In this article, I’ll review the Kymco Like 150i ABS. The mountains around Asheville, NC, coupled with frequent spells of hard rain, provided an appropriately challenging setting for this machine.
Visually, the Kymco Like 150i ABS is an obvious love letter to Italian classic style — from the classically broad cowl, to the distinctively waspish backside. Eye-catching color combos, like grey paint with a burgundy seat, signal the completion of a decades-long transition from a utilitarian body to Euro breeziness.
With the front wheel fetchingly canted at a come-hither angle, the Kymco Like 150i ABS is a cute and flirty piece of curb candy.
The $2,599.00 MSRP pretty much dares any fence sitters to find an extra corner of the garage for all this European style. At that price, it’s also just about ridiculous to expect ABS, but Kymco has put it front and rear on the Like 150i.
Kymco also seems to be betting heavily in the accessories game with an appealing selection of chrome crash bars and luggage racks in anticipation of the American hunger for add-ons. Want a smoked Faco windshield? You got it. Maybe you prefer a touring windshield instead? No problem.
photo by Miccah Duckett
I loved the lighted cargo space and the USB charger in the glove box. Also appreciated was another feature I’d not experienced on a smaller scooter: a self-retracting side stand. This made dismounting a much more elegant affair that that to which I’m accustomed.
Since Kymco is bringing the fight to the Italians, it’s tough not to make comparisons to the Vespa, so I will indulge in a few. Blinker and headlight buttons; handlebars and brake levers: these all felt fine. Everything was easily accessible with minimal learning curve.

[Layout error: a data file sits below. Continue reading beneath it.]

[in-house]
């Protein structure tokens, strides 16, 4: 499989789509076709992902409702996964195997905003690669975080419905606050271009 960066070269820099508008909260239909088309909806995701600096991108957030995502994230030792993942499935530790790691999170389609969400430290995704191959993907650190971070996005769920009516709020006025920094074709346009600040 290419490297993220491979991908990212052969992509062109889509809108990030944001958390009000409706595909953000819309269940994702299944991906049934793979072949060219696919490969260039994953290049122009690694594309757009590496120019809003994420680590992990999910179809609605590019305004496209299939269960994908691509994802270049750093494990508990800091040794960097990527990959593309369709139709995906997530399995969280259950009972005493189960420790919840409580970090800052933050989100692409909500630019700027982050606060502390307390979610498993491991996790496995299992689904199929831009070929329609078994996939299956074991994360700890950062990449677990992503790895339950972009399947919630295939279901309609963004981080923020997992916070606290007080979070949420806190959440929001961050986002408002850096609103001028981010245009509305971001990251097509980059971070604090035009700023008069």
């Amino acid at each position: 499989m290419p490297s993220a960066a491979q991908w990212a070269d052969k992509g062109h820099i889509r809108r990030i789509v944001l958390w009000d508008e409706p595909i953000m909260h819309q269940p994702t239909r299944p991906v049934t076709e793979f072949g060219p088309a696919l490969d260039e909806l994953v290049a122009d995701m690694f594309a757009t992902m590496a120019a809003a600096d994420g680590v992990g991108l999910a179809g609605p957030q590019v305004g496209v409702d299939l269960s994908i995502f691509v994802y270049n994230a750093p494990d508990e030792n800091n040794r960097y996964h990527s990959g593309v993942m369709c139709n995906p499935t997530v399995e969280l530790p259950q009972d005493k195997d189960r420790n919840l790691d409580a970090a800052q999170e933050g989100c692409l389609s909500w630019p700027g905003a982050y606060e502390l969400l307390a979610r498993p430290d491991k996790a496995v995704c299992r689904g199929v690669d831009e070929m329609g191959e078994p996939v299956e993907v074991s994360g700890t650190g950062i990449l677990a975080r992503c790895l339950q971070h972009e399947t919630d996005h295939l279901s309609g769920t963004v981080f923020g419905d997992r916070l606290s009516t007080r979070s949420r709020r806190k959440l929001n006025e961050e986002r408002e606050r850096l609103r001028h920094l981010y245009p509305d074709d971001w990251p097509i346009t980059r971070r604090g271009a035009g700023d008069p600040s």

Fit and riding
The Like 150i ABS initially felt like a dinkier version of the Sprint. I’m not implying that construction was sub-optimal; only that it was clearly made for a smaller body than that which I inhabit. The knee pads in my riding pants rubbed dangerously against the handlebars on even modest turns, forcing me to shift my legs around to avoid the ultimate embarrassment of pitching my knees out like a meth head on a Tau Tau. Perhaps I could have adjusted backwards on the saddle, but I was sitting at the usual angle that secures my center of gravity while riding. The Like 150i ABS simply has less leg space that comparable Vespa models.
At our first stop in town, I removed my knee pads and was then able to fit my six-foot frame tolerably well onto the Like 150i ABS, but it never felt expansive.
Regarding posted speed limits, as the French say, our ride leader ne les comprends pas. And when he led our sweet-looking parade of tricked-out scooters and small motorcycles through downtown Asheville, people stopped in their tracks and heads swiveled to watch. In a way, this photo sums up the magical appeal of scootering: people just dig it.
On bigger roads
After a brief stint in town our group was guided onto an intimidating stretch of wet, narrow mountain roads littered with scree and pine needles. This is when I stopped rolling my eyes at the legroom and started appreciating the Like’s power and agility.